Quarter cracks occur due to chronic overloading of the quarters and heel area. There are a number of predisposing factors that may cause the hoof wall to fail, resulting in a quarter crack.
Prior to treating a quarter crack, it is important to try to figure out why the crack occurred in the first place so that you may make changes to help the crack heal and, hopefully, prevent its reoccurrence.
Predisposing factors that can lead to overloading the heel region and quarter include medial or lateral imbalances (coffin bone tipped to the inside or outside of the hoof capsule), major conformational faults such as an angular or rotational deformity of the limb, shoeing with inadequate heel support, and long toe and low heel conformation to name just a few.
I like to use radiographs to help correct imbalances and guide the trimming and shoeing process.
Each horse is unique but, generally speaking, I tend to use a heart-bar shoe with a rockered and/or rolled toe. This allows me to float and completely take all of the weight off the affected heel and quarter while asking the frog to share the load.
With rest, this often is enough to resolve most quarter cracks.
We patch the vast majority of quarter cracks to provide stability and allow horses to continue to train and race. An Equilox and Cobra Sox (equine hoof glue and braided carbon fiber) patch works well for me.
Very unstable cracks may require lacing with wire prior to patching with carbon fiber.
There are many techniques for patching cracks but, in my opinion, trimming and shoeing are the most important part of the equation.
With a little collaborative effort from your veterinarian and farrier, your crack will be a thing of the past.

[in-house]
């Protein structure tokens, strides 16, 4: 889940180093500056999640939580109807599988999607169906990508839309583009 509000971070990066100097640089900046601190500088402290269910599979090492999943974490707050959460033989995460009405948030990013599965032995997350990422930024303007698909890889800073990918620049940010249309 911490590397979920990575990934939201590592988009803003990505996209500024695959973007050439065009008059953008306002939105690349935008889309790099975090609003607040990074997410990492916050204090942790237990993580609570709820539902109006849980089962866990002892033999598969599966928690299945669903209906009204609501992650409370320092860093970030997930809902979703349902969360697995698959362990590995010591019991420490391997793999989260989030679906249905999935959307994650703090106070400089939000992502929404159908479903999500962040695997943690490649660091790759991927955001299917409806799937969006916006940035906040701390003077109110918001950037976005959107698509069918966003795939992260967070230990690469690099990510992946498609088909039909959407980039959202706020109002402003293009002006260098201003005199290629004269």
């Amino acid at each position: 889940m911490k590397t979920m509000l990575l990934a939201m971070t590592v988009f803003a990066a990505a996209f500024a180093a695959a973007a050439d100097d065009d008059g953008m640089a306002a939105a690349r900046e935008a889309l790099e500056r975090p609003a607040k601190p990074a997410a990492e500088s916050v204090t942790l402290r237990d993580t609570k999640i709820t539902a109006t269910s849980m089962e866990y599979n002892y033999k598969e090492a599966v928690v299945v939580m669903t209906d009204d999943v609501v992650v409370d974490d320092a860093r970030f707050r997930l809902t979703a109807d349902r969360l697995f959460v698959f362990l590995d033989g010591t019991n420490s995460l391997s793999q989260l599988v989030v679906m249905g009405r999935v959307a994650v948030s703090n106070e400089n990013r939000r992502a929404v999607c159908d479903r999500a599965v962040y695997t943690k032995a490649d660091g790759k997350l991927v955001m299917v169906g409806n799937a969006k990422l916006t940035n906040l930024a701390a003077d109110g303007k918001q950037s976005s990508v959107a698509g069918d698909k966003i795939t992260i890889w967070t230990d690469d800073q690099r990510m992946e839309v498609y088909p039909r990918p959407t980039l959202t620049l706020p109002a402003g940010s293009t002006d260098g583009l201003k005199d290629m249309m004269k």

About The Vet
Fraley was born in Central Kentucky but raised on a commercial cattle ranch in Western Colorado. He has been shoeing horses since age 15 after being introduced to the trade by local rancher Bill Walk. He received his doctor of verterinary medicine from Colorado State University in 2004.
Upon graduation, he completed a one-year internship at Pioneer Equine Hospital in Oakdale, California. Following his internship he spent 2½ years as an associate in the podiatry department at Rood and Riddle Equine Hospital in Lexington. Fraley left Rood and Riddle to eventually open Fraley Equine Podiatry. Fraley Equine Podiatry is based out of the Hagyard Equine Medical Institute and is proud to be affiliated with the oldest and largest equine hospital in the world.
Fraley sits on the board of directors for the Kentucky Equine Humane Center and also is fortunate to work on many of horseracing’s heroes that are retired at Old Friend’s in Georgetown, Kentucky. Fraley has been actively involved in the AFA/AAEP Farrier Short Course which teaches basic farriery and promotes the veterinary/farrier relationship in U.S. veterinary schools.
In the last year, Fraley and his team have worked in conjunction with Pfizer Animal Health to present eight hands-on podiatry clinics at veterinary hospitals across the country. These clinics have been designed to foster the veterinary/farrier relationship while teaching modern techniques of Equine podiatry.